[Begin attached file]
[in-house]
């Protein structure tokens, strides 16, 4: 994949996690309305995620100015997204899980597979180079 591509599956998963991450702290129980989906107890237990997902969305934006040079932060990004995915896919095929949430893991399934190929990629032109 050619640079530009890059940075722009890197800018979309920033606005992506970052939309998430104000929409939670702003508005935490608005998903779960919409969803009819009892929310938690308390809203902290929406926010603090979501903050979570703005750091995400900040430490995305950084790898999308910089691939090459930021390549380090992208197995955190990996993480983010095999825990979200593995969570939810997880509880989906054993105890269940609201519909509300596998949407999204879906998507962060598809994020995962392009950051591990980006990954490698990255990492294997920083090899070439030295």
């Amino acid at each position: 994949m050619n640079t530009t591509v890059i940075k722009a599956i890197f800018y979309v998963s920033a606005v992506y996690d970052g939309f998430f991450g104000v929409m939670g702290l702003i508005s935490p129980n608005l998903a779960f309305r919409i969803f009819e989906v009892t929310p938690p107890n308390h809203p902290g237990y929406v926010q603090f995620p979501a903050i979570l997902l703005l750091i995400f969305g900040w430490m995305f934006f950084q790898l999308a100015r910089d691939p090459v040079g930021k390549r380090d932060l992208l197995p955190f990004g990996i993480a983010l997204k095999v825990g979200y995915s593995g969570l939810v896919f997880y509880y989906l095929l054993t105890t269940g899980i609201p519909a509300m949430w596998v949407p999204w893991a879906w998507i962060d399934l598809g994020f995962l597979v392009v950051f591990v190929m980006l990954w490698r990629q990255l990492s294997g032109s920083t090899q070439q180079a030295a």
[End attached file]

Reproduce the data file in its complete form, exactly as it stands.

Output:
[in-house]
């Protein structure tokens, strides 16, 4: 994949996690309305995620100015997204899980597979180079 591509599956998963991450702290129980989906107890237990997902969305934006040079932060990004995915896919095929949430893991399934190929990629032109 050619640079530009890059940075722009890197800018979309920033606005992506970052939309998430104000929409939670702003508005935490608005998903779960919409969803009819009892929310938690308390809203902290929406926010603090979501903050979570703005750091995400900040430490995305950084790898999308910089691939090459930021390549380090992208197995955190990996993480983010095999825990979200593995969570939810997880509880989906054993105890269940609201519909509300596998949407999204879906998507962060598809994020995962392009950051591990980006990954490698990255990492294997920083090899070439030295």
């Amino acid at each position: 994949m050619n640079t530009t591509v890059i940075k722009a599956i890197f800018y979309v998963s920033a606005v992506y996690d970052g939309f998430f991450g104000v929409m939670g702290l702003i508005s935490p129980n608005l998903a779960f309305r919409i969803f009819e989906v009892t929310p938690p107890n308390h809203p902290g237990y929406v926010q603090f995620p979501a903050i979570l997902l703005l750091i995400f969305g900040w430490m995305f934006f950084q790898l999308a100015r910089d691939p090459v040079g930021k390549r380090d932060l992208l197995p955190f990004g990996i993480a983010l997204k095999v825990g979200y995915s593995g969570l939810v896919f997880y509880y989906l095929l054993t105890t269940g899980i609201p519909a509300m949430w596998v949407p999204w893991a879906w998507i962060d399934l598809g994020f995962l597979v392009v950051f591990v190929m980006l990954w490698r990629q990255l990492s294997g032109s920083t090899q070439q180079a030295a």